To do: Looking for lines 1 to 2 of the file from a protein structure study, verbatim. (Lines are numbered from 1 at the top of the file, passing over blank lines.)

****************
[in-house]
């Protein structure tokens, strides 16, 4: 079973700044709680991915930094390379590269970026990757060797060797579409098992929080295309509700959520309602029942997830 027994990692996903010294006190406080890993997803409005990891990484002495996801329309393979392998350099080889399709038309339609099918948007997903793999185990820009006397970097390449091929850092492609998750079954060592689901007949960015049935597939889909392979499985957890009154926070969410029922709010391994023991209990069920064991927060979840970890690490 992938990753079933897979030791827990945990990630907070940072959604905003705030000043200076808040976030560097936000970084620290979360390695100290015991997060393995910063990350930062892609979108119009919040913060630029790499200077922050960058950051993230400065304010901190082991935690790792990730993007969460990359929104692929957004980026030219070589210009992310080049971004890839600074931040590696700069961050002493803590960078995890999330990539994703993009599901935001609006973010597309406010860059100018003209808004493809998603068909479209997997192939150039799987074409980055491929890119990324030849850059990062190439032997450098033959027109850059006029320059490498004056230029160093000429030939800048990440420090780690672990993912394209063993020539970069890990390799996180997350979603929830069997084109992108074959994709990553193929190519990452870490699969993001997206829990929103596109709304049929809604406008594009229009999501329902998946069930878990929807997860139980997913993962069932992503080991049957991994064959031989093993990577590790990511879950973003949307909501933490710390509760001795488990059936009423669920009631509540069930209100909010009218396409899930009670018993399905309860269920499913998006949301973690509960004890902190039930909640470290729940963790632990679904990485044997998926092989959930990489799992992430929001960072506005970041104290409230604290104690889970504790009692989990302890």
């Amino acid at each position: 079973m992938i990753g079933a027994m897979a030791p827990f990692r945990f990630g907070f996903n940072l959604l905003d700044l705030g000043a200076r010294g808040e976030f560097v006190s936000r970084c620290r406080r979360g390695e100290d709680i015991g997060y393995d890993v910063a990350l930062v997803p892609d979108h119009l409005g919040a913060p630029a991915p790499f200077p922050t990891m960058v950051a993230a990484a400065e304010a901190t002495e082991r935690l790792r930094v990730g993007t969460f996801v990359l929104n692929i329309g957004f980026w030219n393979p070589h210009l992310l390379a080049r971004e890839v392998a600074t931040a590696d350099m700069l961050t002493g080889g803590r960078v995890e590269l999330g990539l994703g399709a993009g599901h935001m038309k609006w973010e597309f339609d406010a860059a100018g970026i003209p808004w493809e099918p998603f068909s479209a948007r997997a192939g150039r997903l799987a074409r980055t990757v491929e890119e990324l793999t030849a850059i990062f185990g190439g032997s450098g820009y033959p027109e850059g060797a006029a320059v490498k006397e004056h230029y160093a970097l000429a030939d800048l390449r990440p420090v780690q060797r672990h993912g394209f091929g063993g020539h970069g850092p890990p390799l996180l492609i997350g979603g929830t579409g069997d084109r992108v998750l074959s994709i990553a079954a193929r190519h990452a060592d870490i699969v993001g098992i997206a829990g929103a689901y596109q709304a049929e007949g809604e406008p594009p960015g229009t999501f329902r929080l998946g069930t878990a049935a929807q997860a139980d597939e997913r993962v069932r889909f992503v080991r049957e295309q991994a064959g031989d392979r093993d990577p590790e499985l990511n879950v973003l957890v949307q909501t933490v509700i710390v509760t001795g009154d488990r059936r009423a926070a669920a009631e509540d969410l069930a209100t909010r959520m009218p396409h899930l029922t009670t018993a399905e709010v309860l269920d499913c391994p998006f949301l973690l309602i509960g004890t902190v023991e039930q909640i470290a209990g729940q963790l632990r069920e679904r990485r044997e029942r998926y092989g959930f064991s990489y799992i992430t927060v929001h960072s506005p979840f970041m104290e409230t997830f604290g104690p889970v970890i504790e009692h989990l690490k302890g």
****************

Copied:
[in-house]
């Protein structure tokens, strides 16, 4: 079973700044709680991915930094390379590269970026990757060797060797579409098992929080295309509700959520309602029942997830 027994990692996903010294006190406080890993997803409005990891990484002495996801329309393979392998350099080889399709038309339609099918948007997903793999185990820009006397970097390449091929850092492609998750079954060592689901007949960015049935597939889909392979499985957890009154926070969410029922709010391994023991209990069920064991927060979840970890690490 992938990753079933897979030791827990945990990630907070940072959604905003705030000043200076808040976030560097936000970084620290979360390695100290015991997060393995910063990350930062892609979108119009919040913060630029790499200077922050960058950051993230400065304010901190082991935690790792990730993007969460990359929104692929957004980026030219070589210009992310080049971004890839600074931040590696700069961050002493803590960078995890999330990539994703993009599901935001609006973010597309406010860059100018003209808004493809998603068909479209997997192939150039799987074409980055491929890119990324030849850059990062190439032997450098033959027109850059006029320059490498004056230029160093000429030939800048990440420090780690672990993912394209063993020539970069890990390799996180997350979603929830069997084109992108074959994709990553193929190519990452870490699969993001997206829990929103596109709304049929809604406008594009229009999501329902998946069930878990929807997860139980997913993962069932992503080991049957991994064959031989093993990577590790990511879950973003949307909501933490710390509760001795488990059936009423669920009631509540069930209100909010009218396409899930009670018993399905309860269920499913998006949301973690509960004890902190039930909640470290729940963790632990679904990485044997998926092989959930990489799992992430929001960072506005970041104290409230604290104690889970504790009692989990302890």